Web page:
The IIHS has just announced that the Tesla model S has failed to achieve their top safety rating in preliminary crash testing.
Unfortunately for Tesla, the safety belt that is currently in the model S that is set to go into production next year didn’t prevent the crash test dummy’s head from going through the airbag and impacting the steering wheel in the small overlap front crash test.
In addition to that, the P100D which is currently the longest ranged EV in the world didn’t quite hold up as well as its lighter sister model in rollover testing. Apparently that heavy battery makes the body less safe in the event of a rollover.
The P100D still earned a rollover rating of “acceptable” but Tesla said that changes will be made to the production models, and new S series models will be submitted to be destroyed for safety’s sake.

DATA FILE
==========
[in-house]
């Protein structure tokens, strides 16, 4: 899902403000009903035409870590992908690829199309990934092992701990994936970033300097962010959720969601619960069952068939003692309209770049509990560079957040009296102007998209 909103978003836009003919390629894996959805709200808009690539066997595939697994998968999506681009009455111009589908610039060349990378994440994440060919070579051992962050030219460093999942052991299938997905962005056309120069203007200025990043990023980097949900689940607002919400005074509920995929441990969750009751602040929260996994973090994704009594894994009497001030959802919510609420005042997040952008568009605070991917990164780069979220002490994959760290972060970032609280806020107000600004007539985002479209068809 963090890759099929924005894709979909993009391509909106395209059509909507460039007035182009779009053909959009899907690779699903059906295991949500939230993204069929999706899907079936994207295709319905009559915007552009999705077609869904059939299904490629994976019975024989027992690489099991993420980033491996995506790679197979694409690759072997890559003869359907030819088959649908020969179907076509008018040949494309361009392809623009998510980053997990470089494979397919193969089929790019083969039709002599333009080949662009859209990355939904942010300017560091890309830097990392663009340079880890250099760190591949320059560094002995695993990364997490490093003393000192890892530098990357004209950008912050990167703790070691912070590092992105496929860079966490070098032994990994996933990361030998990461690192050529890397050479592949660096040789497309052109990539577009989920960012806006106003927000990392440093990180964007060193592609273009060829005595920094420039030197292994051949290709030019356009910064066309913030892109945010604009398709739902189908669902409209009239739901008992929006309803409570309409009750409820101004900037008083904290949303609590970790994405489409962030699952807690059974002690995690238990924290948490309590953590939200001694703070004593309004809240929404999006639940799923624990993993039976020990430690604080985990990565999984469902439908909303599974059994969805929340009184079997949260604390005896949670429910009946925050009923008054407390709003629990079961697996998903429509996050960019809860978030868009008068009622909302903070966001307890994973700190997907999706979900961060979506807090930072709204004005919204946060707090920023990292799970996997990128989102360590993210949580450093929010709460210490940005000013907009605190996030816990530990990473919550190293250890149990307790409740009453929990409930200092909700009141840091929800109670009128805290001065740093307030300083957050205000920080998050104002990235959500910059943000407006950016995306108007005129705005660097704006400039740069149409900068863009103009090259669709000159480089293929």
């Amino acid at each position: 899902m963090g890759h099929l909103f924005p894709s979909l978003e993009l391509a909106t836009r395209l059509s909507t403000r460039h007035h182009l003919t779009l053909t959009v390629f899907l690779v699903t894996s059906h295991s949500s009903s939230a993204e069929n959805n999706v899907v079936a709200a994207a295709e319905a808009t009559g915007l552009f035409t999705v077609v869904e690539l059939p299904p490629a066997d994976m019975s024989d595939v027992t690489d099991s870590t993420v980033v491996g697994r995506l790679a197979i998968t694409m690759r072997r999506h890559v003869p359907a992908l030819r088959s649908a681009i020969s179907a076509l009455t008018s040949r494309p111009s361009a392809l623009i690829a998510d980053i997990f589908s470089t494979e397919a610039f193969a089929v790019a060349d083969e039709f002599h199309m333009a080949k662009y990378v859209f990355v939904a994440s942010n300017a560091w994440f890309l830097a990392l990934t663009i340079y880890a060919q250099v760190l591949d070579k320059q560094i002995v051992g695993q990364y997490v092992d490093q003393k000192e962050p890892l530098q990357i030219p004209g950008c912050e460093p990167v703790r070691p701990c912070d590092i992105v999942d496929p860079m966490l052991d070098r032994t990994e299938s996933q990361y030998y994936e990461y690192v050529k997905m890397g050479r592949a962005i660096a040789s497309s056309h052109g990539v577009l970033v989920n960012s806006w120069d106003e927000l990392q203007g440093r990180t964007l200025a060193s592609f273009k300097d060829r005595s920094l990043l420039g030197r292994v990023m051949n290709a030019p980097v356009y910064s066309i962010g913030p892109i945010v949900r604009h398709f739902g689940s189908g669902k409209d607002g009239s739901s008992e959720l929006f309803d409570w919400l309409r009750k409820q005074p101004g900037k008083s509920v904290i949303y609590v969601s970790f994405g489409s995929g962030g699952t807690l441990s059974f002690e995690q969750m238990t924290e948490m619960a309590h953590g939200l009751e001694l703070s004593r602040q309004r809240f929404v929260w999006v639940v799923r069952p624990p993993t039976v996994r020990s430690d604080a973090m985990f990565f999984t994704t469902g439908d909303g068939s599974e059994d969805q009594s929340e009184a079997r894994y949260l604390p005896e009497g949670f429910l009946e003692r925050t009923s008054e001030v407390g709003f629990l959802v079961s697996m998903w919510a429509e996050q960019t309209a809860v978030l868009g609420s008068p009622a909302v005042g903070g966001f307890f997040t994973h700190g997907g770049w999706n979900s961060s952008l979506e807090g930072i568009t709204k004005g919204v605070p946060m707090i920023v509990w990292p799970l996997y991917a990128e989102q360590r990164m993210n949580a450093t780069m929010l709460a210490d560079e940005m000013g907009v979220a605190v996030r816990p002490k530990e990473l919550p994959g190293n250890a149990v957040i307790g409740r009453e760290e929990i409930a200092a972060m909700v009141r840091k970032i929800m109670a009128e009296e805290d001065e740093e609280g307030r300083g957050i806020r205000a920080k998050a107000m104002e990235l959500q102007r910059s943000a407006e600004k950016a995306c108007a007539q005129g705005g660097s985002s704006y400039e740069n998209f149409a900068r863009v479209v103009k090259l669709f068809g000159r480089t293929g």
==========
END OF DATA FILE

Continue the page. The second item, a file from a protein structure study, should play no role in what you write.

Tesla has every reason to want to maintain their safety standards, and in while these tests fell just a little bit short of perfect, Tesla still has time to make some small changes that can improve their ratings before the new S models hit the road.
When the S model was introduced in 2013 it earned the highest ratings in the history of the National Highway Traffic Safety Administration and was awarded a 5-star safety rating. This five star rating was earned both overall and in every subcategory, so we know that Tesla has the ability to get their new model up to par before release.
Approximately one percent of all cars tested by the federal government achieve 5 stars, and for such a new manufacturer to have the ability to open so strongly says a lot about Tesla as a company.
Because the model S doesn’t have a large gasoline engine block in the front of the car, it has a huge a safety advantage over a regular car. This extra space creates a much longer crumple zone that will more effectively absorb a high speed impact.
Given all of the advantages that Tesla has built into their design, they should have no problem achieving perfection in the next round.